Savannah cats are seriously adorable. Part domestic feline, part African serval, this beautiful feline is quickly becoming a popular choice for cat lovers. But, even though it's giving us heart eyes, this cat isn't everything it seems. In fact, a lot of cat enthusiasts think the cat is troublesome, for a variety of reasons.
While we like to think of cats as just fun best friends (and as fun fodder for hilarious Internet pictures), they are living, breathing creatures who are native to nature. And even though we've domesticated these beautiful animals, it doesn't mean we can't abuse them by messing with their genetic code. Is it right to crossbreed animals for our own personal enjoyment? That's a question we have to ask ourselves.
This Breed Is Relatively New And Still Contentious
The Savannah cat came to be in 1986, after a breeder crossed a serval – a small African wild cat – with a female domestic cat. The serval became a popular pet at the turn of the 20th century, but, because of their wildness, they were hard to take care of. However, after the cross, breeder Patrick Kelly saw his chance to make a new breed entirely. This new type of cat – a Savannah cat – had the energy and beauty of a serval, but was calmer like a regular house cat. Kelly began regularly breeding them and selling them for lots of money.
It Was Super Popular With Most, But Not With Everyone
While these cats are beautiful, they're also part wild animal. Some of these cats are larger than your average cat, and they don't always have the calmest demeanor. Because of this, several states require people to have special permits to keep one, and some countries have banned them completely. The International Cat Association didn't recognize the breed until 2012 – and even then, begrudgingly. The American Cat Fanciers Association does not recognize the breed.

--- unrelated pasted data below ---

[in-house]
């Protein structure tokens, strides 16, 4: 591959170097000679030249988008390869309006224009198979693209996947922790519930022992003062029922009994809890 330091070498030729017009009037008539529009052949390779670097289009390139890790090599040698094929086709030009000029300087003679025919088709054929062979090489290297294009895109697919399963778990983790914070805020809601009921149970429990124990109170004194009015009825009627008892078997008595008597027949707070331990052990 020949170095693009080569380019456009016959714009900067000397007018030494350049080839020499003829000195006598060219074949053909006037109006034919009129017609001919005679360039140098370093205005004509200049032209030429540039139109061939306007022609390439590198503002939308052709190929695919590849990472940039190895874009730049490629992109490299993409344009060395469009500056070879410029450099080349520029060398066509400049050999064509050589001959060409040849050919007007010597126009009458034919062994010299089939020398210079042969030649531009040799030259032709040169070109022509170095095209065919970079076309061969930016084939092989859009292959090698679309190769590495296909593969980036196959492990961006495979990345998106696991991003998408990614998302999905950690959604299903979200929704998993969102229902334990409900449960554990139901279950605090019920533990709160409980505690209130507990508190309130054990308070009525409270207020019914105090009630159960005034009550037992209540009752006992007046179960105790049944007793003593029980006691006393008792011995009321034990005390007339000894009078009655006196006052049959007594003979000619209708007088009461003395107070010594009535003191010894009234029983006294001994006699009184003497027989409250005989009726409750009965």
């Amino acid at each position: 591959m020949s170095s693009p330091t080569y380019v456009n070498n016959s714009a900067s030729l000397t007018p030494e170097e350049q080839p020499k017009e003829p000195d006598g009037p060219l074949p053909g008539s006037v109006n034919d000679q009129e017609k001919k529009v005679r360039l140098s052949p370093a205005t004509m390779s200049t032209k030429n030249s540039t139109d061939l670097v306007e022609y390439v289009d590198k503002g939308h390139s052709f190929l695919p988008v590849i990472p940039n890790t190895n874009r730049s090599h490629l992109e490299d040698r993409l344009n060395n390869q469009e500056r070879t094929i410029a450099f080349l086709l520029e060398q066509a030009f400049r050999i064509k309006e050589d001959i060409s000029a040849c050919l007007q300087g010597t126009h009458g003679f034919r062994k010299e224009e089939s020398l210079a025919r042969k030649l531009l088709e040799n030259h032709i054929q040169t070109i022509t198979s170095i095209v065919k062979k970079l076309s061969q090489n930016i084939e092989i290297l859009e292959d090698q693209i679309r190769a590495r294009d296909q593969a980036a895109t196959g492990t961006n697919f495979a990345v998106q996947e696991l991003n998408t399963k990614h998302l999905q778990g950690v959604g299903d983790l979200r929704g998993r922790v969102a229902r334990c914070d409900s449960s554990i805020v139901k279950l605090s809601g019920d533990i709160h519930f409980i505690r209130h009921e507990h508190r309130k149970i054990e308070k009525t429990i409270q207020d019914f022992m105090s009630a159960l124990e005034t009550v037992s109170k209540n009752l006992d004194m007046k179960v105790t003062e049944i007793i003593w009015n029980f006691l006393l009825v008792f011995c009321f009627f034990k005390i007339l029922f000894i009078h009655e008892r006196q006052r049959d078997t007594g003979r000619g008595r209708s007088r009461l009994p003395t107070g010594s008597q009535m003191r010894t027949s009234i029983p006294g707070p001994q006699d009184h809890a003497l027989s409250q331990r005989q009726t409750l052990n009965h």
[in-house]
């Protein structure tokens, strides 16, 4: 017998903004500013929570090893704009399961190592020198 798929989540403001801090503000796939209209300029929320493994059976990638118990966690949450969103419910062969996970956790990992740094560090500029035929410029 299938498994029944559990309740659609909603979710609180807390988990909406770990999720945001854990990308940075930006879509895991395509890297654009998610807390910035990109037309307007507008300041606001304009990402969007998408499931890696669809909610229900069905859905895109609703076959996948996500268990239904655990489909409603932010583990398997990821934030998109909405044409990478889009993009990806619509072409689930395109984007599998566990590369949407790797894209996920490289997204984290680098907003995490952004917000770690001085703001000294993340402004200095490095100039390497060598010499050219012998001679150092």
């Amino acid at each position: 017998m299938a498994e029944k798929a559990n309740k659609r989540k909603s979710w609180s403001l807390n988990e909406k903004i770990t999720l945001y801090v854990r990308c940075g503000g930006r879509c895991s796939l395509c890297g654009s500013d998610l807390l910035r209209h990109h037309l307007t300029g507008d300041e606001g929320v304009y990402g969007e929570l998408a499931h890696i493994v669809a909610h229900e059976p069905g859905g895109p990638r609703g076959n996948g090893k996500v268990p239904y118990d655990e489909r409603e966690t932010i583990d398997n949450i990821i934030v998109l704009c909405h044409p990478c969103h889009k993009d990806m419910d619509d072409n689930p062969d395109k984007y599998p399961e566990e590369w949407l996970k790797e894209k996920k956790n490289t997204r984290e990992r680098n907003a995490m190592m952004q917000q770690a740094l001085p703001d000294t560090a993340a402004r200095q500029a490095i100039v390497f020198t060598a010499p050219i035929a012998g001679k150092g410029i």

Why? While these cats look like house kitties, they can be very dangerous. Scientists in Australia – where the cats are banned – worried these hybrid "supercats" would destroy native animal species. What's even more concerning to some animal activists, though, is the fact breeders are taking a wild animal, altering its DNA just slightly, and not letting it live a wild life.
Still Want One? You Better Pay Up
If you can look past the other problematic things about these cats, and you still want one, get ready to pay. There are different variations of the cat – a pure Savannah cat is an F1, and as the breed is crossed more and more (and not with a purebred serval), it becomes more common. Just one F1 Savannah cat can cost upward of $20,000. And because they're crossbreeds, they don't always live as long as regular domesticated cats.